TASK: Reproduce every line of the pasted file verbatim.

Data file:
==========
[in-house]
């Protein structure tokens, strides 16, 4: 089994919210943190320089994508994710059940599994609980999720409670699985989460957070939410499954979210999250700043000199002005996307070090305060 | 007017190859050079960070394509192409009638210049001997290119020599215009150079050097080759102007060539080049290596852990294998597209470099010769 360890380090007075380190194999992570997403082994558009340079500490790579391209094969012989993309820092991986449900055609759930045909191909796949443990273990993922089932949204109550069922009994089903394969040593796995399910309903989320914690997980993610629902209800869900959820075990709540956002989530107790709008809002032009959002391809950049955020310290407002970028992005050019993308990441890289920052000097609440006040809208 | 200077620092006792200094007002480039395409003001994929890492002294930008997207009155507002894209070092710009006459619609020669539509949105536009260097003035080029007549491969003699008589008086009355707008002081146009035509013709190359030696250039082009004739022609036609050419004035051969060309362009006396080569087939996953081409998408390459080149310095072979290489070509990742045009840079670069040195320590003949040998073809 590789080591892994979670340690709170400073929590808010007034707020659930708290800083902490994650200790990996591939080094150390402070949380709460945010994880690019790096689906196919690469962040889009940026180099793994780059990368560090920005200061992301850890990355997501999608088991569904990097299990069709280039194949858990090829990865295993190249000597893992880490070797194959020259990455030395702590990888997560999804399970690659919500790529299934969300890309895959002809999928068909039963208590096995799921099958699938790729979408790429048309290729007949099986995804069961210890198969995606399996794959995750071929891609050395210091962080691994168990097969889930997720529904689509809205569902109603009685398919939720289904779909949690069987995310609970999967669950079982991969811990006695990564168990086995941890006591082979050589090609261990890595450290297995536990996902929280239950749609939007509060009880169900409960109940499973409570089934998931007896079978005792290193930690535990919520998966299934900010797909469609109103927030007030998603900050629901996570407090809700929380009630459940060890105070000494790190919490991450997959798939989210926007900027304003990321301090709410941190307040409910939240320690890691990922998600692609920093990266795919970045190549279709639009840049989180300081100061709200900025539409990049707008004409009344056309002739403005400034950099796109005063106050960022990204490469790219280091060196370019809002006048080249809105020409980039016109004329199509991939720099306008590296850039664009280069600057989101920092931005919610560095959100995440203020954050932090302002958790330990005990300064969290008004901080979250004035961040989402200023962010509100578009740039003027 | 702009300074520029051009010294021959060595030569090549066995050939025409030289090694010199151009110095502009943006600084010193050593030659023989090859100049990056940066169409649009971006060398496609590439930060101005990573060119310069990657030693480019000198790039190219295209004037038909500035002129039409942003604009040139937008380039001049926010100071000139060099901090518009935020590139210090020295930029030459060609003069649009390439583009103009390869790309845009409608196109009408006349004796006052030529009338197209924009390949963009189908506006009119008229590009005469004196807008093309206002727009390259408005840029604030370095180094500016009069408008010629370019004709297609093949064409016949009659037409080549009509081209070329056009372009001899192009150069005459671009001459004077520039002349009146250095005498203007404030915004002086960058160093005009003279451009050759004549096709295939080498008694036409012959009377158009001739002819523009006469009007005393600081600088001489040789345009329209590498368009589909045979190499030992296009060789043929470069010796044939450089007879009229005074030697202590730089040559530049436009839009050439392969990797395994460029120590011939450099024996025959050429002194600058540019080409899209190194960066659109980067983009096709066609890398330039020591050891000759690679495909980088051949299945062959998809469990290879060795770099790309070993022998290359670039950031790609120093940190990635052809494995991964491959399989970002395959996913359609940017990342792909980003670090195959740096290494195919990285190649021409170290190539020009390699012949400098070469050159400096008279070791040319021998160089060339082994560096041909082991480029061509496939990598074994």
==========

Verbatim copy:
[in-house]
């Protein structure tokens, strides 16, 4: 089994919210943190320089994508994710059940599994609980999720409670699985989460957070939410499954979210999250700043000199002005996307070090305060 | 007017190859050079960070394509192409009638210049001997290119020599215009150079050097080759102007060539080049290596852990294998597209470099010769 360890380090007075380190194999992570997403082994558009340079500490790579391209094969012989993309820092991986449900055609759930045909191909796949443990273990993922089932949204109550069922009994089903394969040593796995399910309903989320914690997980993610629902209800869900959820075990709540956002989530107790709008809002032009959002391809950049955020310290407002970028992005050019993308990441890289920052000097609440006040809208 | 200077620092006792200094007002480039395409003001994929890492002294930008997207009155507002894209070092710009006459619609020669539509949105536009260097003035080029007549491969003699008589008086009355707008002081146009035509013709190359030696250039082009004739022609036609050419004035051969060309362009006396080569087939996953081409998408390459080149310095072979290489070509990742045009840079670069040195320590003949040998073809 590789080591892994979670340690709170400073929590808010007034707020659930708290800083902490994650200790990996591939080094150390402070949380709460945010994880690019790096689906196919690469962040889009940026180099793994780059990368560090920005200061992301850890990355997501999608088991569904990097299990069709280039194949858990090829990865295993190249000597893992880490070797194959020259990455030395702590990888997560999804399970690659919500790529299934969300890309895959002809999928068909039963208590096995799921099958699938790729979408790429048309290729007949099986995804069961210890198969995606399996794959995750071929891609050395210091962080691994168990097969889930997720529904689509809205569902109603009685398919939720289904779909949690069987995310609970999967669950079982991969811990006695990564168990086995941890006591082979050589090609261990890595450290297995536990996902929280239950749609939007509060009880169900409960109940499973409570089934998931007896079978005792290193930690535990919520998966299934900010797909469609109103927030007030998603900050629901996570407090809700929380009630459940060890105070000494790190919490991450997959798939989210926007900027304003990321301090709410941190307040409910939240320690890691990922998600692609920093990266795919970045190549279709639009840049989180300081100061709200900025539409990049707008004409009344056309002739403005400034950099796109005063106050960022990204490469790219280091060196370019809002006048080249809105020409980039016109004329199509991939720099306008590296850039664009280069600057989101920092931005919610560095959100995440203020954050932090302002958790330990005990300064969290008004901080979250004035961040989402200023962010509100578009740039003027 | 702009300074520029051009010294021959060595030569090549066995050939025409030289090694010199151009110095502009943006600084010193050593030659023989090859100049990056940066169409649009971006060398496609590439930060101005990573060119310069990657030693480019000198790039190219295209004037038909500035002129039409942003604009040139937008380039001049926010100071000139060099901090518009935020590139210090020295930029030459060609003069649009390439583009103009390869790309845009409608196109009408006349004796006052030529009338197209924009390949963009189908506006009119008229590009005469004196807008093309206002727009390259408005840029604030370095180094500016009069408008010629370019004709297609093949064409016949009659037409080549009509081209070329056009372009001899192009150069005459671009001459004077520039002349009146250095005498203007404030915004002086960058160093005009003279451009050759004549096709295939080498008694036409012959009377158009001739002819523009006469009007005393600081600088001489040789345009329209590498368009589909045979190499030992296009060789043929470069010796044939450089007879009229005074030697202590730089040559530049436009839009050439392969990797395994460029120590011939450099024996025959050429002194600058540019080409899209190194960066659109980067983009096709066609890398330039020591050891000759690679495909980088051949299945062959998809469990290879060795770099790309070993022998290359670039950031790609120093940190990635052809494995991964491959399989970002395959996913359609940017990342792909980003670090195959740096290494195919990285190649021409170290190539020009390699012949400098070469050159400096008279070791040319021998160089060339082994560096041909082991480029061509496939990598074994």